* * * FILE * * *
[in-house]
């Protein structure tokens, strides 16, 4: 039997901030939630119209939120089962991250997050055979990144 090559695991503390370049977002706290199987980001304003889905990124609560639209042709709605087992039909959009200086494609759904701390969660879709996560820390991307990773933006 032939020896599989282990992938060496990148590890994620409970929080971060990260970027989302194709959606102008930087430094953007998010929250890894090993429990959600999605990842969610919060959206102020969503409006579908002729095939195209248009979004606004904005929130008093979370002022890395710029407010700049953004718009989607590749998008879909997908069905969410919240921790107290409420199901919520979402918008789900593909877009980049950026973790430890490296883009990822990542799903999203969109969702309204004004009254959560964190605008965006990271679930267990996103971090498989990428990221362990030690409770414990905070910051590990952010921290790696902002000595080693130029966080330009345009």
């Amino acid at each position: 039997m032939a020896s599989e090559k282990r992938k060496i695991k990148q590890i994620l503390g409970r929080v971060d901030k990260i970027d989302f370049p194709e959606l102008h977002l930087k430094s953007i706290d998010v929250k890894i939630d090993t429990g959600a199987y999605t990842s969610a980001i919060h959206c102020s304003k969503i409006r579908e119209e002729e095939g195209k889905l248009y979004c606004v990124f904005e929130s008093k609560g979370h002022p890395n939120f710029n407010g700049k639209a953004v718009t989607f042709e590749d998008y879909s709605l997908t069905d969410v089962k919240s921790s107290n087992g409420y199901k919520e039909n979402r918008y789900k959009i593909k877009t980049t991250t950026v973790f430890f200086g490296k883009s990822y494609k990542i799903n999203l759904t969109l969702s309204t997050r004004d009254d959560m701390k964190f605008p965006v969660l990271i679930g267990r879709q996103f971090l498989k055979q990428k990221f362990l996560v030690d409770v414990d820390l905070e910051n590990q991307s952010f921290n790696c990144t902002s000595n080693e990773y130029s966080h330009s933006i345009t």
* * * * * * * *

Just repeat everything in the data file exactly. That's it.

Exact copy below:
[in-house]
């Protein structure tokens, strides 16, 4: 039997901030939630119209939120089962991250997050055979990144 090559695991503390370049977002706290199987980001304003889905990124609560639209042709709605087992039909959009200086494609759904701390969660879709996560820390991307990773933006 032939020896599989282990992938060496990148590890994620409970929080971060990260970027989302194709959606102008930087430094953007998010929250890894090993429990959600999605990842969610919060959206102020969503409006579908002729095939195209248009979004606004904005929130008093979370002022890395710029407010700049953004718009989607590749998008879909997908069905969410919240921790107290409420199901919520979402918008789900593909877009980049950026973790430890490296883009990822990542799903999203969109969702309204004004009254959560964190605008965006990271679930267990996103971090498989990428990221362990030690409770414990905070910051590990952010921290790696902002000595080693130029966080330009345009």
């Amino acid at each position: 039997m032939a020896s599989e090559k282990r992938k060496i695991k990148q590890i994620l503390g409970r929080v971060d901030k990260i970027d989302f370049p194709e959606l102008h977002l930087k430094s953007i706290d998010v929250k890894i939630d090993t429990g959600a199987y999605t990842s969610a980001i919060h959206c102020s304003k969503i409006r579908e119209e002729e095939g195209k889905l248009y979004c606004v990124f904005e929130s008093k609560g979370h002022p890395n939120f710029n407010g700049k639209a953004v718009t989607f042709e590749d998008y879909s709605l997908t069905d969410v089962k919240s921790s107290n087992g409420y199901k919520e039909n979402r918008y789900k959009i593909k877009t980049t991250t950026v973790f430890f200086g490296k883009s990822y494609k990542i799903n999203l759904t969109l969702s309204t997050r004004d009254d959560m701390k964190f605008p965006v969660l990271i679930g267990r879709q996103f971090l498989k055979q990428k990221f362990l996560v030690d409770v414990d820390l905070e910051n590990q991307s952010f921290n790696c990144t902002s000595n080693e990773y130029s966080h330009s933006i345009t």